My motto is LOVE OVER FEAR and that certainly pertains to homeschooling as well. Follow your heart every moment of the day :)))

  7. Posted September 14, 2012 at 1:57 pm by Misty Pratt | Permalink

    I admire all the parents who take on homeschooling and/or unschooling. Truly, I feel it would be a wonderful way to introduce my child to the learning process (not that she hasn’t already been learning on her own since conception!!). I just really, really suck at these kinds of things (i.e. crafts, lessons, organization etc), that I know I would make a terrible teacher. I am thankful that I recognize this in myself, but also more than a little sad that I’ll never have that type of personality :) Can’t wait to read along with you and watch the path you go down!

  8. Posted September 14, 2012 at 4:05 pm by Jenny Miller | Permalink

    Erin, I found the site, Joyfully Rejoycing, to be a great help with unschool doubts. My two boys have always been unschooled, but I had little periods of doubt. The site really reinforced our family’s decision and helped quell doubts in a non-judgmental way. So glad I found your blog! Blessings on your journey.

    • Posted September 14, 2012 at 4:11 pm by Jenny Miller | Permalink

      Oh and forgot, the book Free Range Learning is terrific too. I’m looking forward to seeing the unschooling documentary!

  9. Posted September 14, 2012 at 5:27 pm by Joe kelly | Permalink

    As a good parent the unease you feel regarding unschooling is the same unease I feel about traditional schooling. I need to trust that the ones adminsrating the system keep my children challenged and engaged. I need to trust that other children’s parents teach their kids to be respectful and open minded. And I need to trust that my parenting provides a foundation that creats confidence. it’s an awful lot of trusting and it’s enough to worry any great parent. Just cause it’s not unschooling doesn’t mean we’re nieve and blindly become part of the machine. It just shows that being a parent is a lot to have in commen with other parents, regardless of their schooling beliefs

    • Posted September 14, 2012 at 9:13 pm by erin | Permalink

      Not sure where this is coming from Joe.
      No one here implied any such thing about how others choose to school their children.
      Why can’t I/we talk openly about our schooling and parenting choices without offending those who choose differently?

    • Posted September 20, 2012 at 4:01 pm by Joe kelly | Permalink

      Did I sound offended? I am offering a perspective from someone who chooses traditional schooling. We share some fears as parents and I thought I had something to offer in the conversation. I’m trying to be part of the conversation, although my perspective is underrepresented here, it is still a perspective. Please read my comment again without thinking that I hate you. this is your blog and you are free to discuss what you want, I’m not offended in the least about any of your choices, sorry I came across a certain way or if you feel I didn’t contribute.

      • Posted September 20, 2012 at 4:47 pm by erin | Permalink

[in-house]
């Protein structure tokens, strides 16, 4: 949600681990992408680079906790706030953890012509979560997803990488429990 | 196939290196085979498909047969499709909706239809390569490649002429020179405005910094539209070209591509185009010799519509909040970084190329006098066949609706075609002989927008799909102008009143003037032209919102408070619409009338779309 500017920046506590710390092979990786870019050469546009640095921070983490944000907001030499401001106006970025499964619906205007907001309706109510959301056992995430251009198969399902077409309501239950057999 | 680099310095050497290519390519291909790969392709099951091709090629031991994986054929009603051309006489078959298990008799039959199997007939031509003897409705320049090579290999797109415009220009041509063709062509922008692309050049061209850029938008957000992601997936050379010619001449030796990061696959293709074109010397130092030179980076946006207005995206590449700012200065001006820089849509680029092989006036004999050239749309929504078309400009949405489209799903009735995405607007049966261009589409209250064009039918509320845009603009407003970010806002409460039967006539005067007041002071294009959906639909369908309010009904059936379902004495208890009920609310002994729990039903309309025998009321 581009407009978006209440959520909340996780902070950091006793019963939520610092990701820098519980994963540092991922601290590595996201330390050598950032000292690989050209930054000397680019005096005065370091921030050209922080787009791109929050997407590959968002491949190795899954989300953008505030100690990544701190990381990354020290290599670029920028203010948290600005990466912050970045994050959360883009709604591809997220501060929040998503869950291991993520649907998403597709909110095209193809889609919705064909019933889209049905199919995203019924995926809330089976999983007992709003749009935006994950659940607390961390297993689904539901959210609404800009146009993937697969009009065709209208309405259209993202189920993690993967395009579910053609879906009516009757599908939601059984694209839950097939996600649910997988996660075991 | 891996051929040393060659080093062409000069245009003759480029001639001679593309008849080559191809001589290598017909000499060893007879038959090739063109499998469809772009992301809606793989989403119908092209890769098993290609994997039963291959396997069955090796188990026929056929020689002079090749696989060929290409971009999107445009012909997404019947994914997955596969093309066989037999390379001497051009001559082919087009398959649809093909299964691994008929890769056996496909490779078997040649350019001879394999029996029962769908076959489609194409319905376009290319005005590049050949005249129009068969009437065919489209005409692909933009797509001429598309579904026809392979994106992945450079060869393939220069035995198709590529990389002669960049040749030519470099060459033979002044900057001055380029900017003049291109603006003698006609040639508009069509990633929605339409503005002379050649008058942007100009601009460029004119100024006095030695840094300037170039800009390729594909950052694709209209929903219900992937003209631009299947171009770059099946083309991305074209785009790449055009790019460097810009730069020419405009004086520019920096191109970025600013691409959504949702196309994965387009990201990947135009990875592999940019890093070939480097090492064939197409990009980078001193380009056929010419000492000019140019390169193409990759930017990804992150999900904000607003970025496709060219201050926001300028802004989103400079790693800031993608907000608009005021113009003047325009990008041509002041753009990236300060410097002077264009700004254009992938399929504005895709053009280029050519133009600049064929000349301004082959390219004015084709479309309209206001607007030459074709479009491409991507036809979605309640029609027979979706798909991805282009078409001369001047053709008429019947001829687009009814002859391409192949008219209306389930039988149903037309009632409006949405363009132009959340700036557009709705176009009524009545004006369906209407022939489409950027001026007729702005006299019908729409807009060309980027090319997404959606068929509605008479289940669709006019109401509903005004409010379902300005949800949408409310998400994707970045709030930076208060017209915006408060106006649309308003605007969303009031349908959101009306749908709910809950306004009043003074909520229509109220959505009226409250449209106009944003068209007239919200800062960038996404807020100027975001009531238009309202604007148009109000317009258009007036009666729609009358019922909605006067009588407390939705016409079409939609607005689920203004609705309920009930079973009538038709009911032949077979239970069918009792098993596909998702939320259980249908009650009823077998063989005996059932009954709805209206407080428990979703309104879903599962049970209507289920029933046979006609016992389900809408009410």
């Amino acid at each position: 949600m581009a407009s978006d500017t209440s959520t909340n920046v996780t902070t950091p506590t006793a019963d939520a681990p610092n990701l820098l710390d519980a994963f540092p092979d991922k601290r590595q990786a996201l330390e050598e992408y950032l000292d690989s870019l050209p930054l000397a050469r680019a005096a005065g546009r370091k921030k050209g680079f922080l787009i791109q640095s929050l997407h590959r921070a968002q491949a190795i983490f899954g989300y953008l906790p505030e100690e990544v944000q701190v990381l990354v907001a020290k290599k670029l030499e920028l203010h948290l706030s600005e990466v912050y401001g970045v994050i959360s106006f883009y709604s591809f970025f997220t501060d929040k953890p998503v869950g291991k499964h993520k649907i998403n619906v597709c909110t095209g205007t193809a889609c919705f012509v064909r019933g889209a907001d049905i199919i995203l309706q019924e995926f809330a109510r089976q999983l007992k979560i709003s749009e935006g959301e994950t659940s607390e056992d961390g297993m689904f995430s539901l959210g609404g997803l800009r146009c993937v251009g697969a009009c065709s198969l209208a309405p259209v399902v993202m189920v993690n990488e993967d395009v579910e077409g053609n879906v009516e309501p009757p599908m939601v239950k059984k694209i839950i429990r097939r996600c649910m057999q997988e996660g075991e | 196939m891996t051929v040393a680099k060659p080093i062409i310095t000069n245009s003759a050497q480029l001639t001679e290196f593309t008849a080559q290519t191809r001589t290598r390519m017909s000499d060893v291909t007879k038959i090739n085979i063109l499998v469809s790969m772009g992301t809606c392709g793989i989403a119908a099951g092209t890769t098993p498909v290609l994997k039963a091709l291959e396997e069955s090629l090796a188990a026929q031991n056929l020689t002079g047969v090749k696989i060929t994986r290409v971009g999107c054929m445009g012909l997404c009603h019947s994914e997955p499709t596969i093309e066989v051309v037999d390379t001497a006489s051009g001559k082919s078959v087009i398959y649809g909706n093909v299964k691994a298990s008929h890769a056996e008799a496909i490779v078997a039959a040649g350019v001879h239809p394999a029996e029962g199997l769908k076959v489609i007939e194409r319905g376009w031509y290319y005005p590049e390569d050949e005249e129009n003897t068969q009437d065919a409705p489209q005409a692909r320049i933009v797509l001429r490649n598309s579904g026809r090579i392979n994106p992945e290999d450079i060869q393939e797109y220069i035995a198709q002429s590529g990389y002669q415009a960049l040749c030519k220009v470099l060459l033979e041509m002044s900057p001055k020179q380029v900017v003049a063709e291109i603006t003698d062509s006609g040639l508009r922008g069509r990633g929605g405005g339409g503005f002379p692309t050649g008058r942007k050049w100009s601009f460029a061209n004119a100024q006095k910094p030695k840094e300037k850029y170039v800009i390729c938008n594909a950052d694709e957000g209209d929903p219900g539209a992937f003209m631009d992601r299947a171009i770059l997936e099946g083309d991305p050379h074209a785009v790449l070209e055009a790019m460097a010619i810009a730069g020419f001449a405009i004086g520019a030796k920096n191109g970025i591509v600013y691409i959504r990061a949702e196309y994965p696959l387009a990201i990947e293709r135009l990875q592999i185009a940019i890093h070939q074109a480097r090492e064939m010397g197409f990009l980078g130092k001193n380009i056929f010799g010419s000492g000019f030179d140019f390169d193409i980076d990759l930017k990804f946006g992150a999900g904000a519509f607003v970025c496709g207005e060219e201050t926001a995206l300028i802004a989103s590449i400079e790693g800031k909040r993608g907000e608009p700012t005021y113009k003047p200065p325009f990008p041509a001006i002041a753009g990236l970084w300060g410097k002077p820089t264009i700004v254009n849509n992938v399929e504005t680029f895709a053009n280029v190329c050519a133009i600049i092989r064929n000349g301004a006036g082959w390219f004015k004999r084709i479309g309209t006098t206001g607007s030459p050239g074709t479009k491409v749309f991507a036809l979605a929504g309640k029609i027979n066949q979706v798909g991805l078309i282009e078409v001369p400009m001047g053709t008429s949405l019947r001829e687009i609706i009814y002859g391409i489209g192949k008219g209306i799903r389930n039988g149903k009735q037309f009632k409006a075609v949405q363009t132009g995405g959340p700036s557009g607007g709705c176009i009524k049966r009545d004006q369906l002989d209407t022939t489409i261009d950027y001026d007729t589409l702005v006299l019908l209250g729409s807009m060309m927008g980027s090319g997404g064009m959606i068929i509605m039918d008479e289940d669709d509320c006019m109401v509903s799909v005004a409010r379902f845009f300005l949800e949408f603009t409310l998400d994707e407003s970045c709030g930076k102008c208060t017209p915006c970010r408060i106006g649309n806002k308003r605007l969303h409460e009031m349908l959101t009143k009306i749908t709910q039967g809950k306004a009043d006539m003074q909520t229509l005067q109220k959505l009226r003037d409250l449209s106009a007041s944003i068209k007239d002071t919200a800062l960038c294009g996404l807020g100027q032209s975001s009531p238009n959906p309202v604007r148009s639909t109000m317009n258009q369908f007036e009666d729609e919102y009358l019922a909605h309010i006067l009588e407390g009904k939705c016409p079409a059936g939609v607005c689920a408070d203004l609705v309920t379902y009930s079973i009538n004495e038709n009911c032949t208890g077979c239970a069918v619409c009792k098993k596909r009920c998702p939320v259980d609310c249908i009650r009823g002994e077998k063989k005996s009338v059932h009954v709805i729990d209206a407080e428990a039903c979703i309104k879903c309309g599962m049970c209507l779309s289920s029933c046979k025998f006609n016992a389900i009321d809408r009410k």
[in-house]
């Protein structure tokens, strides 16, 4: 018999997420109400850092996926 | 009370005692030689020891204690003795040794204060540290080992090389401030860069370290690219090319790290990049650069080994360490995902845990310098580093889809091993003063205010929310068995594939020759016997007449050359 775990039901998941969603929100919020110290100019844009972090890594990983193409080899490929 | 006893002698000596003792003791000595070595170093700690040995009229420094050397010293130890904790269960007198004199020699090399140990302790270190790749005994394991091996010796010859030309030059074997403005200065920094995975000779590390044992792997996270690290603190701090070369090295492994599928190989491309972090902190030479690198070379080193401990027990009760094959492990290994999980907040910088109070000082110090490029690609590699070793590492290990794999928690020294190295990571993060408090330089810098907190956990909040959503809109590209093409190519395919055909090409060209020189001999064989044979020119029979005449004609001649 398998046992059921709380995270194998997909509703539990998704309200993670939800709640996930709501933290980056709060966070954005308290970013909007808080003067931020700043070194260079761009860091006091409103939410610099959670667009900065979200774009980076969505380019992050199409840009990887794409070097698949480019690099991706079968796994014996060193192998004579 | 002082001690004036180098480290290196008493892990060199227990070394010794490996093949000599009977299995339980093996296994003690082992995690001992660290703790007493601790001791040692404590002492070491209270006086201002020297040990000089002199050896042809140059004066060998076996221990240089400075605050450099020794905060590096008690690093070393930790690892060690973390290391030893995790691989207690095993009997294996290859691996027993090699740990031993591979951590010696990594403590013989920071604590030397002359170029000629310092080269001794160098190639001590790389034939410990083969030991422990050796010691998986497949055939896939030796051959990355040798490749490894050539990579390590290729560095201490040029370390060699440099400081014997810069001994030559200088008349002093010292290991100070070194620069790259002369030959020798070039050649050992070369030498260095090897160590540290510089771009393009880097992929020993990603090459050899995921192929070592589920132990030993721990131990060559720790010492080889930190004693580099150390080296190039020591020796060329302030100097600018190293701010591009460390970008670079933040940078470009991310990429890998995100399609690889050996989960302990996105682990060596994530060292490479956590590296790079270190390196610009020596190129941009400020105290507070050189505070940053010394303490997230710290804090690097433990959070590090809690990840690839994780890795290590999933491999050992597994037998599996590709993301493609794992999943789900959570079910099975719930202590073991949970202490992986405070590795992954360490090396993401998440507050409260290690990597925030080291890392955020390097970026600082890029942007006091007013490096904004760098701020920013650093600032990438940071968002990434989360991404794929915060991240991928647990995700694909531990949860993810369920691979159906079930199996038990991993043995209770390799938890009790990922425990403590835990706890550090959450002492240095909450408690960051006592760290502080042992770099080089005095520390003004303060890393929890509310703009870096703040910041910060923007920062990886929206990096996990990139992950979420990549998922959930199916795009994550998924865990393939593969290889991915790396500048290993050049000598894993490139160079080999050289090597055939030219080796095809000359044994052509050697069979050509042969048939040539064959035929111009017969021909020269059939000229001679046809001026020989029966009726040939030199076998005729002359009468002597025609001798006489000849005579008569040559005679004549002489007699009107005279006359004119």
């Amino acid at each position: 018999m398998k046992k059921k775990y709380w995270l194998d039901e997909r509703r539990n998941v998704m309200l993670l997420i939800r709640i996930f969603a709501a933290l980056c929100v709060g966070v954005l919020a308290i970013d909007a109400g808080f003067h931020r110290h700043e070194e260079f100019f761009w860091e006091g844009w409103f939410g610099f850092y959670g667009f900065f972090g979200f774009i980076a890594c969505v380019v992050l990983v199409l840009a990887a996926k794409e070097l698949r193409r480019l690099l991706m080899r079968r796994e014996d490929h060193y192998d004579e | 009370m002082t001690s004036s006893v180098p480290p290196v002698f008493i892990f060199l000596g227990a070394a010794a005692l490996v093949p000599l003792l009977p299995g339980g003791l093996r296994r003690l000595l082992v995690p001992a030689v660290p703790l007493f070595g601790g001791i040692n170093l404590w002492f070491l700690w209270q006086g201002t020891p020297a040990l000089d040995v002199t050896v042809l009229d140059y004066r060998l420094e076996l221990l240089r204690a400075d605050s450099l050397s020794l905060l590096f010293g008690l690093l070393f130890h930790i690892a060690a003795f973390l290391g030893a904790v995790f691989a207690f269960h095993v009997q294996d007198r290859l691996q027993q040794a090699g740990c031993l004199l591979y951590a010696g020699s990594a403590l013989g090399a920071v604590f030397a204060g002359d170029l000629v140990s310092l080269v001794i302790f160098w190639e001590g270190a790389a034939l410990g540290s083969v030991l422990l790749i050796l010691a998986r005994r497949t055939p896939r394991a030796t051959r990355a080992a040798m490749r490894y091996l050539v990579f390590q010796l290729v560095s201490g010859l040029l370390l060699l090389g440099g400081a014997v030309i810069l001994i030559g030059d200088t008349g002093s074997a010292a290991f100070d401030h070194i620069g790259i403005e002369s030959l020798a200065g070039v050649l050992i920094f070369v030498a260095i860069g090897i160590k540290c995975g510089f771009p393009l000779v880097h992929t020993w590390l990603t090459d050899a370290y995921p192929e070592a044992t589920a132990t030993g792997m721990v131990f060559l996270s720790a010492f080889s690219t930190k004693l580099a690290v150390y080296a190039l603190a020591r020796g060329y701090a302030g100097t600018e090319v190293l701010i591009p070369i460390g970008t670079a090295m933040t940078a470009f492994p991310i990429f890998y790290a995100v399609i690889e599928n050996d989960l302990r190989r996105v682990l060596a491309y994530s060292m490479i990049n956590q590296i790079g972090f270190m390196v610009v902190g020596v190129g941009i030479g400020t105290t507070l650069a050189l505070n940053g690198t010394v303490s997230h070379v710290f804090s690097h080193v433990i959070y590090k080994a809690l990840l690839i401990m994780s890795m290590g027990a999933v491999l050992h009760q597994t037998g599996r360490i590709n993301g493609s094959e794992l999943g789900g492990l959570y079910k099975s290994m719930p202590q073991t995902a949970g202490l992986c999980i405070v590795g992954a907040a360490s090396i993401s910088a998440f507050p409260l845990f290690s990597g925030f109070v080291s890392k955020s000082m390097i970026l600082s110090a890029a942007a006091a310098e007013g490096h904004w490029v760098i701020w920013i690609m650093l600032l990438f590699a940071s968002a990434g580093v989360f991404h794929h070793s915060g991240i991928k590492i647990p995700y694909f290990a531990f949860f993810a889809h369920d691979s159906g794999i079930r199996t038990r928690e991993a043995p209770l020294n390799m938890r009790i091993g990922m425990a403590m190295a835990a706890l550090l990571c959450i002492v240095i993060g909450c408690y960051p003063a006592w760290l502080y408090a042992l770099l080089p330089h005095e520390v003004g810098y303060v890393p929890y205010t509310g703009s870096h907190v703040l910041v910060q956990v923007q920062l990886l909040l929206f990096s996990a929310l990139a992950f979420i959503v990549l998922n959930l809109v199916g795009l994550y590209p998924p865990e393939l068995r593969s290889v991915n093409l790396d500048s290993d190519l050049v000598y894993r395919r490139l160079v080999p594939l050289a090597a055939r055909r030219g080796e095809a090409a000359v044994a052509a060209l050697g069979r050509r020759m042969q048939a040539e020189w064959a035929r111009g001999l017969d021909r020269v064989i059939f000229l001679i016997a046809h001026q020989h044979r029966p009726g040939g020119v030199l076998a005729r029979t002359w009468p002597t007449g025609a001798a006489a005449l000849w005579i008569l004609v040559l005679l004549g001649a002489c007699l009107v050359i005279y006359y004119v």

I did think you sounded offended, but you are more than welcome to represent your perspective here. We have many friends who make the same choice and many who do not, so I try to tread lightly when speaking about it. It seems that by simply believing what we believe it is offensive to others just by default.
        We have many similarities and many differences, but friendships stand on mutual respect, not on similarities alone. We are all just doing what we feel is best and fighting the good fight.
        This is the space in which I am able to most easily reach out to a larger community and gain advice and perspective so I am sure it will be discussed frequently here. You are always welcome and I am glad you still read my blog, I just felt that everyone was being respectful and helpful and you sounded offended.
        Thanks Joe

  10. Posted September 14, 2012 at 8:18 pm by Kim | Permalink

    We are just beginning our unschooling journey, although I prefer to call it “life learning”. My little guy is almost four and our days consist of baking, cooking, cleaning, playing, crafting, hiking, playing some more, reading, story telling, song singing and more play. We skate once a week, and swim once a week.

    We loosely follow the Waldorf philosophy setting up a rhythm to our days and weeks, and enjoying the festivals of the year.

    I have learned in the few years my little man has been here that he is his own teacher, I am here to guide and facilitate and learn along with him. He leads his own way and I hold his hand along the way. It takes a lot of trust in him and trust in myself. I have learned to let go and just follow his lead, and so far it hasn’t let me down.

    I have read a few John Holt books, which I love and the one that really gave me the confidence to follow my little man’s lead was Homeschooling Our Children Unschooling Ourselves by Alison McKee.

    Good luck on your journey, I look forward to following along.

  11. Posted September 15, 2012 at 11:52 am by christine m. | Permalink